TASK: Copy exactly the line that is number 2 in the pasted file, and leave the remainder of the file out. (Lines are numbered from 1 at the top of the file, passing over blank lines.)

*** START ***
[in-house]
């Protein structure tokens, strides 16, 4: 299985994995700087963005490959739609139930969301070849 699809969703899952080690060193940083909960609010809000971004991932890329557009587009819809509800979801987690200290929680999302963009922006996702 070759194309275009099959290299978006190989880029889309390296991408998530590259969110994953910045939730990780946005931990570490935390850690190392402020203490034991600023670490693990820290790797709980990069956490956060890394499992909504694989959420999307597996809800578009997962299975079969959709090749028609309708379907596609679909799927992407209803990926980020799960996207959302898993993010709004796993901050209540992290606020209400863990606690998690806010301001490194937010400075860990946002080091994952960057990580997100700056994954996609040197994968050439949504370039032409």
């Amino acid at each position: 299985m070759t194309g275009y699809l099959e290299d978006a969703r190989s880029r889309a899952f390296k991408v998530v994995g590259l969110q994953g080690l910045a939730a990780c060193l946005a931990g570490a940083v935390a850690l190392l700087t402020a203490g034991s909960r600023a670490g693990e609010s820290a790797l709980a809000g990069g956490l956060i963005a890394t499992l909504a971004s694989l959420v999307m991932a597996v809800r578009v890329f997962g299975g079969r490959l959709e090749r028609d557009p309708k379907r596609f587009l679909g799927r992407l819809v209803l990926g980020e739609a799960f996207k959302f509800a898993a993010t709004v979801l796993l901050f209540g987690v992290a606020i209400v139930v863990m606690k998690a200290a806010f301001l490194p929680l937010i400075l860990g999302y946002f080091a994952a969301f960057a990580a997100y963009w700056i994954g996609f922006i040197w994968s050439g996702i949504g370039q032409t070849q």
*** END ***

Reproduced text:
């Protein structure tokens, strides 16, 4: 299985994995700087963005490959739609139930969301070849 699809969703899952080690060193940083909960609010809000971004991932890329557009587009819809509800979801987690200290929680999302963009922006996702 070759194309275009099959290299978006190989880029889309390296991408998530590259969110994953910045939730990780946005931990570490935390850690190392402020203490034991600023670490693990820290790797709980990069956490956060890394499992909504694989959420999307597996809800578009997962299975079969959709090749028609309708379907596609679909799927992407209803990926980020799960996207959302898993993010709004796993901050209540992290606020209400863990606690998690806010301001490194937010400075860990946002080091994952960057990580997100700056994954996609040197994968050439949504370039032409």